SOCIALISM IS RISING – SO ARE IGNORANCE, STUPIDITY, GREED AND ENVY
By Don Feder
February 25, 2018
The growing popularity of socialism among certain segments of society may seem counterintuitive. There's never been a time in our history when Americans should be less likely to turn to socialism.
This is not the Great Depression with 25% unemployment and Hoovervilles dotting the landscape. Starving masses aren't selling their 60-inch flat-screen HD TVs for a crust of bread.
The Trump economy is what you'd expect from a president who campaigned against high taxes, overregulation and sucker trade deals.
In 2018, economic growth will come close to hitting 3% for the first time since 2005 (significantly higher than under Obama). Unemployment is at a 20-year low. Today, there are 157 million employed – the largest number ever – and employers are looking to fill another 6.9 million new job openings. Last year, take-home pay was up 5%, and workers' wages are rising faster than those of managers.
And then there's the real-life example of socialism south of the border down Venezuela-way. Once one of the most prosperous countries in Latin America, Venezuela has hyper-inflation to rival Germany's in the 1920s, people literally starving to death, a mass exodus of the truly desperate, and demonstrators rioting – and being shot dead – in the streets.
So, whence cometh support for a command economy (Give us breadlines or give us death!) – a system that's failed miserably on five continents over the past century, spreading misery from Cuba to North Korea?
Millennials (those born between 1981 and 1998) are high on statism.
A 2018 Reason-Rupe survey found that 53% of 18- to 29-year-olds view socialism favorably, compared to less than 25% of those over 55 (AKA grownups). In a more recent YouGov poll of those under 30, 43% had a favorable view of socialism, against 32% who liked capitalism. A 2016 exit poll showed that in New Hampshire, 85% of Sanders support came from the kiddies.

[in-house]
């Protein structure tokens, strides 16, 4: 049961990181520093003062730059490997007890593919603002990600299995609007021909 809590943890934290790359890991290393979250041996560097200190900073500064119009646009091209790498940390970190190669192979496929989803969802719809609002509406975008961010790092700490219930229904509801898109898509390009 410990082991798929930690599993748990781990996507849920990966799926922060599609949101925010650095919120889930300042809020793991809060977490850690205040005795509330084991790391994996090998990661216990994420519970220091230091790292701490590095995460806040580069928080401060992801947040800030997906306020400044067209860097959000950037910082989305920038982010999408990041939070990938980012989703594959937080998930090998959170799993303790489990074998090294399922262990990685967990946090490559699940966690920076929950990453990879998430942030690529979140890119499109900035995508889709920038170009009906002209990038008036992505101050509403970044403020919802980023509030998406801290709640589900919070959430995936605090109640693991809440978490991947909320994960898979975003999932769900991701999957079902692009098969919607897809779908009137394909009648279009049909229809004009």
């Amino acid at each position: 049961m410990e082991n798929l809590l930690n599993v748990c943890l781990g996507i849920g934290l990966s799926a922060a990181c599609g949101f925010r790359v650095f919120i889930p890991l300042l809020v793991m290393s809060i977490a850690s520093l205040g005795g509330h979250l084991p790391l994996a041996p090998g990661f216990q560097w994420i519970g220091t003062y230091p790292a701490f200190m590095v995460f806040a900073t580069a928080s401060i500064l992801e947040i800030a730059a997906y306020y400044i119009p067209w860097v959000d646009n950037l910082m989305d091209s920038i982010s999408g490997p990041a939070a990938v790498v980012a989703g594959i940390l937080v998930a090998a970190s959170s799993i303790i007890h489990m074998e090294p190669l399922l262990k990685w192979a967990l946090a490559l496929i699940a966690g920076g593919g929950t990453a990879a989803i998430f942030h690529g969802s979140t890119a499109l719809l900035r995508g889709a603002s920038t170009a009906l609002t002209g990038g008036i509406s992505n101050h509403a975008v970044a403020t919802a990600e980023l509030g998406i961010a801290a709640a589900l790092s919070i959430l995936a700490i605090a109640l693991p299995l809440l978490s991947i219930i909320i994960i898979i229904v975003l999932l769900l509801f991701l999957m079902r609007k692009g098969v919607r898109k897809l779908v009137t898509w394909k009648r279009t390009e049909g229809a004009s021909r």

Is this surprising? Millennials are the most ignorant, feckless generation in our history – the most reality-challenged. They change jobs as often as they change relationships. For many, home is where their parents' basement is.
They know next to nothing about America's history or foundational principles.
In the same YouGov poll, 87% of high school students flunked a five-question test of basic knowledge of American history.
Only 35% knew which presidents are on Mt. Rushmore. A bare 10% could name the rights enumerated in the First Amendment. More than half believe Barack Obama was more important than George Washington. And a third think George W. Bush killed more people than Stalin.
They have been fed a steady stream of lies not just by high school teachers and college professors, but by movies and television – programming churned out by a relentlessly anti-capitalist Hollywood (ironically, millionaires who hate wealth-creation). Most who've seen it think the musical "Hamilton" is an accurate depiction of the first Secretary of the Treasury.
The other main source of support for political theft is among Democrats, the rank and file as well as leaders.